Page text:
When the day came for the assembly in the
theatre, and they were upon the point of assembling, news arrived that the
forty-two ships under Agesandridas were sailing from Megara along the coast
of Salamis.The people to a man now thought that it was just what Theramenes and his
party had so often said, that the ships were sailing to the fortification,
and concluded that they had done well to demolish it.
But though it may possibly have been by appointment that Agesandridas
hovered about Epidaurus and the neighbourhood, he would also naturally be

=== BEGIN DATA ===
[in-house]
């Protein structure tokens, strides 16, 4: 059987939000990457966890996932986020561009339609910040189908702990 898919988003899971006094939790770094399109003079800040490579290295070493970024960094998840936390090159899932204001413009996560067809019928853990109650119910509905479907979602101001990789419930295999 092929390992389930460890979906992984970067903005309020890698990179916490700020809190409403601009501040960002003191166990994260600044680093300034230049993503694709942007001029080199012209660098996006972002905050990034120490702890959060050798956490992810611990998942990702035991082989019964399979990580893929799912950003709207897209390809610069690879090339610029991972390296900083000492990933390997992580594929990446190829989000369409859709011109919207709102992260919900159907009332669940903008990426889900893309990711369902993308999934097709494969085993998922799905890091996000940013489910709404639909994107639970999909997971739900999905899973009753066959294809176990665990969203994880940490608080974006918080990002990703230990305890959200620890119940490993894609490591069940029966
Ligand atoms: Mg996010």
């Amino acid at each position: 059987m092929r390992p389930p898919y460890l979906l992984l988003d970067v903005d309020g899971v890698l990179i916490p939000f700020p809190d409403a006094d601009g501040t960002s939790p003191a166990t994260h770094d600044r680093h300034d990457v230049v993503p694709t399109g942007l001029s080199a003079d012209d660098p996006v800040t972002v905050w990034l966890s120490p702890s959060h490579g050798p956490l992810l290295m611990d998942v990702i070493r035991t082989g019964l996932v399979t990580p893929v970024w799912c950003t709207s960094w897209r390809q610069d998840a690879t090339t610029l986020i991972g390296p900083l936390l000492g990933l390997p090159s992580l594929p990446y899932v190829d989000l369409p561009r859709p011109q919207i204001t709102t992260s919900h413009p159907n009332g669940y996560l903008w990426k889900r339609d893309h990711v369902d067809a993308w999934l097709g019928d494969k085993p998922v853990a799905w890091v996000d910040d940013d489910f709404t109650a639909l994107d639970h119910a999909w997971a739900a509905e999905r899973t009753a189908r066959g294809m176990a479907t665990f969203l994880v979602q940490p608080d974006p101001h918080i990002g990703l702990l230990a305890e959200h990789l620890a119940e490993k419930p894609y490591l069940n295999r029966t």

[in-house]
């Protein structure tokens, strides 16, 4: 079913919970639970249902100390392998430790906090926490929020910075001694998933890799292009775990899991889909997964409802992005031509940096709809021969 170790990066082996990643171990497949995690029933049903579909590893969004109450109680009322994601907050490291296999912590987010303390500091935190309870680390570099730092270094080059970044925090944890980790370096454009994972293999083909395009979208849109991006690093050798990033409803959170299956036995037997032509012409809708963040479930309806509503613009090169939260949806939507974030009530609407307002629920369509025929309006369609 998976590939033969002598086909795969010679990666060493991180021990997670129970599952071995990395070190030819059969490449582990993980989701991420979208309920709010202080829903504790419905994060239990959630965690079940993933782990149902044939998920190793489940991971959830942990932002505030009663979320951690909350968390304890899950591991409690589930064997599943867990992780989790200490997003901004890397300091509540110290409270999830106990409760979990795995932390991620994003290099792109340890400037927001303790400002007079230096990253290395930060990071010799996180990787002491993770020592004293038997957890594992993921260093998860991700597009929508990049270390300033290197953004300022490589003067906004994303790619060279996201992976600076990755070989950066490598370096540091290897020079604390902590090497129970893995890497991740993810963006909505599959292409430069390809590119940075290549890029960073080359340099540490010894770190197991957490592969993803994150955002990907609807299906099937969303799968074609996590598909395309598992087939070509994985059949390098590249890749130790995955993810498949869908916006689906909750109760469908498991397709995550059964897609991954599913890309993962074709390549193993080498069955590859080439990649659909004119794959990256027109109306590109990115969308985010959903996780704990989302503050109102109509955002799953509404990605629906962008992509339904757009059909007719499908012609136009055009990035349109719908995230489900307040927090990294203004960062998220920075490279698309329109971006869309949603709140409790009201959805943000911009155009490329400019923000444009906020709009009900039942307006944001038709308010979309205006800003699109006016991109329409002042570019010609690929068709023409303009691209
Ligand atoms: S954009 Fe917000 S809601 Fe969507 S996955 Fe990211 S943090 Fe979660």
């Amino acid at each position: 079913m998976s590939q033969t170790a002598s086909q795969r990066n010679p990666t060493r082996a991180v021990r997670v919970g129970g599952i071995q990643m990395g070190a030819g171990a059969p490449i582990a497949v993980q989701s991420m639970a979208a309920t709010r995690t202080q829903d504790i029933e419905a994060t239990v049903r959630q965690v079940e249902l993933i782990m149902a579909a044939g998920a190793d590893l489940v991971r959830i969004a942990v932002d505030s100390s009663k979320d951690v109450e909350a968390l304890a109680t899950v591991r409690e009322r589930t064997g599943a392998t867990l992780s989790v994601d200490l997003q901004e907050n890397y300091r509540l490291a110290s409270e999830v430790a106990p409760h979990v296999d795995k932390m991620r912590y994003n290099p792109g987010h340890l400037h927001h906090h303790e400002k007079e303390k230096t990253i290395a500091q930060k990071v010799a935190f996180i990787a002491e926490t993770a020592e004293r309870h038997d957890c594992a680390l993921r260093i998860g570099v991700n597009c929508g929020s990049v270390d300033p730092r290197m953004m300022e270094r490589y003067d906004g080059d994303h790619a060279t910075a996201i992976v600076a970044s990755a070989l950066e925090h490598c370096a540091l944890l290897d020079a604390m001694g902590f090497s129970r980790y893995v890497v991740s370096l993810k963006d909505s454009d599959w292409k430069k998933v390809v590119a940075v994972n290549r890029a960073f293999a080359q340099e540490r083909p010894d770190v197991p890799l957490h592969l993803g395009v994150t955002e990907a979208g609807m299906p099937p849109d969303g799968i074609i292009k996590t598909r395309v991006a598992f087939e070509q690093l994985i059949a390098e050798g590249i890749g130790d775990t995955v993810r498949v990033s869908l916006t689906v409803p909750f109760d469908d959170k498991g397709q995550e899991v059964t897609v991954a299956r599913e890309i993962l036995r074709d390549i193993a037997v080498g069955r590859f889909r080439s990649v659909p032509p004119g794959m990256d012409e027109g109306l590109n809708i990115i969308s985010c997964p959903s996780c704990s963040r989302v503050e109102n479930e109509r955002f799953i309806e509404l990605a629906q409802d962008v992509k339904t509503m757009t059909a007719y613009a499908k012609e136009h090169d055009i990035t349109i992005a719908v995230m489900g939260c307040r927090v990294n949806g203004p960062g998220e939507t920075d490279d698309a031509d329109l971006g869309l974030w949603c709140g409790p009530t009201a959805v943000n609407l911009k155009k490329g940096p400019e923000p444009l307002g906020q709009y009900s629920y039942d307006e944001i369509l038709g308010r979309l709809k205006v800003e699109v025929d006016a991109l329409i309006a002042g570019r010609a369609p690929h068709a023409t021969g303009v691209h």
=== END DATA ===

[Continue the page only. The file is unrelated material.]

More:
kept there by the hope of an opportunity arising out of the troubles in the
In any case the Athenians, on receipt of the news, immediately ran down in
mass to Piraeus, seeing themselves threatened by the enemy with a worse war
than their war among themselves, not at a distance, but close to the harbour
of Athens.Some went on board the ships already afloat, while others launched fresh
vessels, or ran to defend the walls and the mouth of the harbour.
Thucydides. The Peloponnesian War. London, J. M. Dent; New York, E. P. Dutton. 1910.
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